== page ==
In OCaml, the infix operators
& are defined as synonyms for
&&, resp. I like the first group of operators because they are a little easier to type, and they make me think I'm learning something different from conventional languages.
& are marked as deprecated in the manual. I'd like to know
- when this started, and
- why this is so.
If the designers of OCaml have wrote a rationale for this design decision, I'd like to know where it is located. I'd appreciate for your help.
As a side note, here's what I thought:
&& are more friendly to former programmers of C and its descendants.
Counter-argument 1. OCaml is in few ways similar to C. It makes little sense to make it look like C in this particular regard only.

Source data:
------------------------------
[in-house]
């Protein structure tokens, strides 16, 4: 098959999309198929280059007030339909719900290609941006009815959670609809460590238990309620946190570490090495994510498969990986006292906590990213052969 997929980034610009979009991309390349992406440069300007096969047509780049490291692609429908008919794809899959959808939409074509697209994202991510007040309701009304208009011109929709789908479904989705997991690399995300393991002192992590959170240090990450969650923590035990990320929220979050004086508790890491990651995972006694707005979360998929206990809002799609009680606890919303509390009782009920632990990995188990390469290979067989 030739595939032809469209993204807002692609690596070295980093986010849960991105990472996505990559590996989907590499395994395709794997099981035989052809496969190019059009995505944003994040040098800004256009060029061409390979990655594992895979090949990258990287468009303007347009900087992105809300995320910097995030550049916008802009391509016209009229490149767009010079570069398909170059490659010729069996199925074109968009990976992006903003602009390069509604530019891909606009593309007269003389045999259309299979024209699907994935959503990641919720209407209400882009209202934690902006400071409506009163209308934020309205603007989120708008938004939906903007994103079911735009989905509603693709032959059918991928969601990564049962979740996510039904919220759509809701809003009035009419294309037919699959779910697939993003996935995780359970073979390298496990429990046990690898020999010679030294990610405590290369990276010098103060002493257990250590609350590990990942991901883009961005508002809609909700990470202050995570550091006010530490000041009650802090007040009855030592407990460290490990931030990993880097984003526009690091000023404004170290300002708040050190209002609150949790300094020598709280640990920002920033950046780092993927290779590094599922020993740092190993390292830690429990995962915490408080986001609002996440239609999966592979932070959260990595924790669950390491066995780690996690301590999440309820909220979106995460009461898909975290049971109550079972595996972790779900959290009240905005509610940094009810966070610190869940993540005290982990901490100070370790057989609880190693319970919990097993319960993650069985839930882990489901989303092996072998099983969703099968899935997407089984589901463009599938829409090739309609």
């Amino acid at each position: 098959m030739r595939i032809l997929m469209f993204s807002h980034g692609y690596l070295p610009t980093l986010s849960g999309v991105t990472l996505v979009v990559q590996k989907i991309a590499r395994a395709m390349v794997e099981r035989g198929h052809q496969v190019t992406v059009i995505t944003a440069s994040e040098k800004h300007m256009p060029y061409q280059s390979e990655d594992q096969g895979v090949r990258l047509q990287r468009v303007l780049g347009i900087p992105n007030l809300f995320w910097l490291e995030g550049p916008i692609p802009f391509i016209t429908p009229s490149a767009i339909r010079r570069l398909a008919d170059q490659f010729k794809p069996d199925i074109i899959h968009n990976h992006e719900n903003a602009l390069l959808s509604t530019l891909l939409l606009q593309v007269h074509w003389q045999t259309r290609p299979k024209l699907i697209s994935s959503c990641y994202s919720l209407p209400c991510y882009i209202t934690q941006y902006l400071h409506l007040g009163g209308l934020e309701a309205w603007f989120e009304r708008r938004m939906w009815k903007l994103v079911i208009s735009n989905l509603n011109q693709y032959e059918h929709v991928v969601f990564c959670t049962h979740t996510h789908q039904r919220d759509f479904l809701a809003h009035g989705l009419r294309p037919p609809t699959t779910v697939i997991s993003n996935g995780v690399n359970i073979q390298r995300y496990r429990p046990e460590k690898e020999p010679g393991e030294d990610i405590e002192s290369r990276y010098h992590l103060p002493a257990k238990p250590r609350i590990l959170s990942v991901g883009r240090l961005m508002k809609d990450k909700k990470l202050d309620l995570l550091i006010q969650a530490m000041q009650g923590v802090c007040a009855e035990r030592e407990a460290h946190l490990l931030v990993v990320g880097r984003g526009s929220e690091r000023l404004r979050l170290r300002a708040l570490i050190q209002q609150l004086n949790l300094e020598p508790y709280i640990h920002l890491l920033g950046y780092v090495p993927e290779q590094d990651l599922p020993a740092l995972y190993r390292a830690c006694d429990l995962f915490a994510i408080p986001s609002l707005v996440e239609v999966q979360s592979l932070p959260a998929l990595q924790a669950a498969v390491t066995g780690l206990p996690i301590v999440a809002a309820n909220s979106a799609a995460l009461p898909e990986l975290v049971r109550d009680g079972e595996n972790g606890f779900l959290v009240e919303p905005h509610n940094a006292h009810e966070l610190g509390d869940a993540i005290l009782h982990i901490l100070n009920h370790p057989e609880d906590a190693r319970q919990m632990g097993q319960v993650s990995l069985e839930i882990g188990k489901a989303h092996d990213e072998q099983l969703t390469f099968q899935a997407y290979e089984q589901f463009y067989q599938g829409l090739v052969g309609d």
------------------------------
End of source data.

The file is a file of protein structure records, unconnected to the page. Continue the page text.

Argument 2. It is more desirable to have similar symbols for both conjunction and disjunction.
Counter-argument 2. In natural languages, we only had a special symbol, &, for conjunction and not for disjunction, and we were happy with that for centuries. Besides, some textbooks in logic, including Mathematical Logic by Shoenfield, use entirely different symbols for disjunction and conjunction, viz., & and ∨.